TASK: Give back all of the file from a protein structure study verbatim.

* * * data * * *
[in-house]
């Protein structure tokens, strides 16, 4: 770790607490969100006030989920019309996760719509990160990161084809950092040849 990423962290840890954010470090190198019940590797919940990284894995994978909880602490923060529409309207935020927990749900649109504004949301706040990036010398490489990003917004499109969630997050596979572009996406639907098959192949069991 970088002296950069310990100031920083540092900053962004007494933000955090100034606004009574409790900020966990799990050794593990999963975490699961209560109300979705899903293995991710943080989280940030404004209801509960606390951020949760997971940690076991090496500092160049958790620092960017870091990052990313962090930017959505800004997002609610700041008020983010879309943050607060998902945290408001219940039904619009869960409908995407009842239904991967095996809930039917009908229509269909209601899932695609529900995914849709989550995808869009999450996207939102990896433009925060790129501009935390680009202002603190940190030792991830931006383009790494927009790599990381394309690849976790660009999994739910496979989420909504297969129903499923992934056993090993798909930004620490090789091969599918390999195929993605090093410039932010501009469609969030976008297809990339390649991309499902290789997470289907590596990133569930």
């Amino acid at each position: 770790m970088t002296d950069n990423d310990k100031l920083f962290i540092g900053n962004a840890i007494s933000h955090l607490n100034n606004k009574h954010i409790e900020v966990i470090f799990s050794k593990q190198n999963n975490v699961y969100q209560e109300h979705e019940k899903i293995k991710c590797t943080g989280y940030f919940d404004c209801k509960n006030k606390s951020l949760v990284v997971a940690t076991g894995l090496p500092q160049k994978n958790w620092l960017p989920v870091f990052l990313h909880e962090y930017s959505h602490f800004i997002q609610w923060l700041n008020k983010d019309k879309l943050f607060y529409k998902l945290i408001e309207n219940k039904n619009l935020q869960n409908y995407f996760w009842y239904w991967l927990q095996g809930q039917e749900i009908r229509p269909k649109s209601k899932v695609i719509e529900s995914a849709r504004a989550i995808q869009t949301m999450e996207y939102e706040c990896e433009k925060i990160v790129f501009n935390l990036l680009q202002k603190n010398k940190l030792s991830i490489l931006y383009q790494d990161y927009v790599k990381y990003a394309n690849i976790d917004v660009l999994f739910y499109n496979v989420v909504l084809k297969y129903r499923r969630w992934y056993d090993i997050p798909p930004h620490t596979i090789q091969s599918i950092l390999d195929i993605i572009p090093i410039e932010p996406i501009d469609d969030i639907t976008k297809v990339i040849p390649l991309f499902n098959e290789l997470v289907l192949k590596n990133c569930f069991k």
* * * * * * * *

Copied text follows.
[in-house]
């Protein structure tokens, strides 16, 4: 770790607490969100006030989920019309996760719509990160990161084809950092040849 990423962290840890954010470090190198019940590797919940990284894995994978909880602490923060529409309207935020927990749900649109504004949301706040990036010398490489990003917004499109969630997050596979572009996406639907098959192949069991 970088002296950069310990100031920083540092900053962004007494933000955090100034606004009574409790900020966990799990050794593990999963975490699961209560109300979705899903293995991710943080989280940030404004209801509960606390951020949760997971940690076991090496500092160049958790620092960017870091990052990313962090930017959505800004997002609610700041008020983010879309943050607060998902945290408001219940039904619009869960409908995407009842239904991967095996809930039917009908229509269909209601899932695609529900995914849709989550995808869009999450996207939102990896433009925060790129501009935390680009202002603190940190030792991830931006383009790494927009790599990381394309690849976790660009999994739910496979989420909504297969129903499923992934056993090993798909930004620490090789091969599918390999195929993605090093410039932010501009469609969030976008297809990339390649991309499902290789997470289907590596990133569930």
């Amino acid at each position: 770790m970088t002296d950069n990423d310990k100031l920083f962290i540092g900053n962004a840890i007494s933000h955090l607490n100034n606004k009574h954010i409790e900020v966990i470090f799990s050794k593990q190198n999963n975490v699961y969100q209560e109300h979705e019940k899903i293995k991710c590797t943080g989280y940030f919940d404004c209801k509960n006030k606390s951020l949760v990284v997971a940690t076991g894995l090496p500092q160049k994978n958790w620092l960017p989920v870091f990052l990313h909880e962090y930017s959505h602490f800004i997002q609610w923060l700041n008020k983010d019309k879309l943050f607060y529409k998902l945290i408001e309207n219940k039904n619009l935020q869960n409908y995407f996760w009842y239904w991967l927990q095996g809930q039917e749900i009908r229509p269909k649109s209601k899932v695609i719509e529900s995914a849709r504004a989550i995808q869009t949301m999450e996207y939102e706040c990896e433009k925060i990160v790129f501009n935390l990036l680009q202002k603190n010398k940190l030792s991830i490489l931006y383009q790494d990161y927009v790599k990381y990003a394309n690849i976790d917004v660009l999994f739910y499109n496979v989420v909504l084809k297969y129903r499923r969630w992934y056993d090993i997050p798909p930004h620490t596979i090789q091969s599918i950092l390999d195929i993605i572009p090093i410039e932010p996406i501009d469609d969030i639907t976008k297809v990339i040849p390649l991309f499902n098959e290789l997470v289907l192949k590596n990133c569930f069991k």